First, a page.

Time to reconsider olanzapine dose for CINV prevention?
Olanzapine 5 mg, used in combination with standard triplet antiemetic therapy, is effective in controlling chemotherapy-induced nausea and vomiting (CINV) and associated with a low rate of grade 3 somnolence, according to results of a phase III trial conducted in Japan.
The J-FORCE trial evaluated olanzapine 5 mg vs placebo, both given in combination with aprepitant, palonosetron and dexamethasone, in cancer patients receiving cisplatin. With olanzapine 5 mg demonstrating superior complete response (CR) rate and a <1 percent rate of grade 3 somnolence, an editorialist who also reviewed evidence from other studies suggested that it is time to reconsider the dose of olanzapine used in CINV prevention. [Lancet Oncol 2019, doi: 10.1016/S1470-2045(19)30678-3; Lancet Oncol 2019, doi: 10.1016/S1470-2045(19)30791-0]
Current guidelines of the American Society of Clinical Oncology (ASCO) and National Comprehensive Cancer Network (NCCN) recommend olanzapine 10 mg in combination with a standard triplet antiemetic regimen in patients receiving highly emetogenic chemotherapy (HEC) agents, including cisplatin, while suggesting that olanzapine 5 mg should be considered in patients aged >75 years and those with excessive sedation while on the 10 mg dose. [J Clin Oncol 2017;35:3240-3261; NCCN Clinical Practice Guidelines in Oncology Version 1, Antiemesis, 2018]
However, guidelines of the European Society for Medical Oncology (ESMO) and Multinational Association of Supportive Care in Cancer warn against excessive sedation following treatment with olanzapine 10 mg. [Ann Oncol 2010;21(Suppl 5):v232-v243]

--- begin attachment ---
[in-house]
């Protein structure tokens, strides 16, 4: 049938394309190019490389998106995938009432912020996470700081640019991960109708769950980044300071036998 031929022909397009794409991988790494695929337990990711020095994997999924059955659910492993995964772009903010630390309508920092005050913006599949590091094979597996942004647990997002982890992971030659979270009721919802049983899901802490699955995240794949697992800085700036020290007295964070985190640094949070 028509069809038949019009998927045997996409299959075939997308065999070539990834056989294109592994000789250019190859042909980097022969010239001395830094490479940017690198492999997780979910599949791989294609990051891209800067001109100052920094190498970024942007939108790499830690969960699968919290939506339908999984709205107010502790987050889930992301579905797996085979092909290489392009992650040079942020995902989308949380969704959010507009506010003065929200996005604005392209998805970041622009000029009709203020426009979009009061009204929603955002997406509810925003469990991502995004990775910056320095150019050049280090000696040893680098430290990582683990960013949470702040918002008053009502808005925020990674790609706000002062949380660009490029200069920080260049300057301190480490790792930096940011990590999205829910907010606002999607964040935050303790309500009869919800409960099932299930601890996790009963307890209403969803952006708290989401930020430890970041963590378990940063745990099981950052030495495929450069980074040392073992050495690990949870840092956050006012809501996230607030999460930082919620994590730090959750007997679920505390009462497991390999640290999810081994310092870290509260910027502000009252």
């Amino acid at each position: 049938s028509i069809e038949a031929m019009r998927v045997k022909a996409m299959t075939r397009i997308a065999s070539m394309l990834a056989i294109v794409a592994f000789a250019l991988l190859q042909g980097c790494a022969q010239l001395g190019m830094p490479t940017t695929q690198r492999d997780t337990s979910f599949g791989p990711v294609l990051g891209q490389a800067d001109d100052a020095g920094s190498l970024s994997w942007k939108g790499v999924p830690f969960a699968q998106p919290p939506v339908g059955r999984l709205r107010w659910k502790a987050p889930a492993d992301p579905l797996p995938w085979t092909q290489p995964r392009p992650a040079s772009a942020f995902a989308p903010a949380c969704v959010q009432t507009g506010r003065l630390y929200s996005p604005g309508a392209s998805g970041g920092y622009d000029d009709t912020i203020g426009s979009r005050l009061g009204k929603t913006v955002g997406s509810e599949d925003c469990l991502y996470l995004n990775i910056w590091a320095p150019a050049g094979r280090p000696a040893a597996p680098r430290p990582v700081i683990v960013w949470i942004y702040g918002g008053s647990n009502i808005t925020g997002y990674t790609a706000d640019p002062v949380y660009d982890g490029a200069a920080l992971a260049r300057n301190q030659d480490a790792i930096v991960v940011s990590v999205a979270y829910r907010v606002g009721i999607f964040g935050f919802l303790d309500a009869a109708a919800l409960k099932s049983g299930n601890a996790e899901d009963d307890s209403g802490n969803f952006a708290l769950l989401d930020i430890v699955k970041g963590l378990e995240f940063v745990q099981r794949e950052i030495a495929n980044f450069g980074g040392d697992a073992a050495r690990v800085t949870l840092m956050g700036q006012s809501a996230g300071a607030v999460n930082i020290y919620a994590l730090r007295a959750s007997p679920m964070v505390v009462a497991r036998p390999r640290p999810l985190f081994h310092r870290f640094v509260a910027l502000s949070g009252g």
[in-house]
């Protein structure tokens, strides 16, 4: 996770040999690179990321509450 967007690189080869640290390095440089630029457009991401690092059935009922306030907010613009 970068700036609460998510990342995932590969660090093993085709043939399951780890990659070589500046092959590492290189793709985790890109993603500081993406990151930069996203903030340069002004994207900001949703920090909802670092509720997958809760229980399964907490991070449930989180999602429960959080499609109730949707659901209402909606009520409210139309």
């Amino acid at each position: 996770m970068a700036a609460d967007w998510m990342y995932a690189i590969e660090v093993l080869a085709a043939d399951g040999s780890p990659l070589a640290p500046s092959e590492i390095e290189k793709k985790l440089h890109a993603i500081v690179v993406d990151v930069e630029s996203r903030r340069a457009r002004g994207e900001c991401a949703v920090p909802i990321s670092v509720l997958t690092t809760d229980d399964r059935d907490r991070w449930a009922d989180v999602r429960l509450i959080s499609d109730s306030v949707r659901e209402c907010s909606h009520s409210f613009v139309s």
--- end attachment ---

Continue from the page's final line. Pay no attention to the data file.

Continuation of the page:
In the J-FORCE trial, 710 cancer patients aged 20–75 years (median age, 65–66 years; 67 percent male) scheduled to receive first-line cisplatin (≥50 mg/m2) treatment were recruited from 26 hospitals in Japan. The patients were randomized (1:1) to receive olanzapine 5 mg or placebo, administered after dinner on days 1–4, in combination the aforementioned triplet regimen.
The primary endpoint of CR (absence of vomiting and no use of rescue antiemetic medications) in the delayed phase (24–120 hours after cisplatin initiation) was achieved by 79 percent of patients in the olanzapine 5 mg group vs 66 percent of those in the placebo group (p<0.0001).
CR rates were also significantly higher with olanzapine 5 mg vs placebo in the acute phase (0–24 hours after cisplatin initiation) (95 percent vs 89 percent; p=0.0021) and the overall phase (0–120 hours after cisplatin initiation) (78 percent vs 64 percent; p<0.0001).
Grade 3 treatment-related somnolence and constipation were each reported in one patient (<1 percent) in the olanzapine 5 mg group and in no patients in the placebo group. Grade 1/2 somnolence was reported in 43 percent vs 33 percent of the patients.
In a previous phase II study by the same group of researchers, olanzapine 5 mg demonstrated a higher delayed-phase CR rate (85.7 percent vs 77.6 percent; p<0.001) and a lower incidence of somnolence (45.5 percent vs 53.3 percent) vs its 10 mg dose in 153 patients receiving HEC with cisplatin. Both doses of olanzapine were used with aprepitant, palonosetron and dexamethasone. [Int J Clin Oncol 2018;23:382-388]
The J-FORCE investigators thus concluded that olanzapine 5 mg in combination with aprepitant, palonosetron and dexamethasone could be a new standard antiemetic regimen for patients receiving cisplatin-based chemotherapy.
“The question of [olanzapine] dose … is sufficiently answered by this trial, alongside other small studies and phase II trials,” wrote Alex Molassiotis from the School of Nursing, Hong Kong Polytechnic University, in an editorial. “Perhaps a 10 mg dose can be reserved for patients who continue to experience CINV despite the use of olanzapine 5 mg.” [Lancet Oncol 2019, doi: 10.1016/S1470-2045(19)30791-0]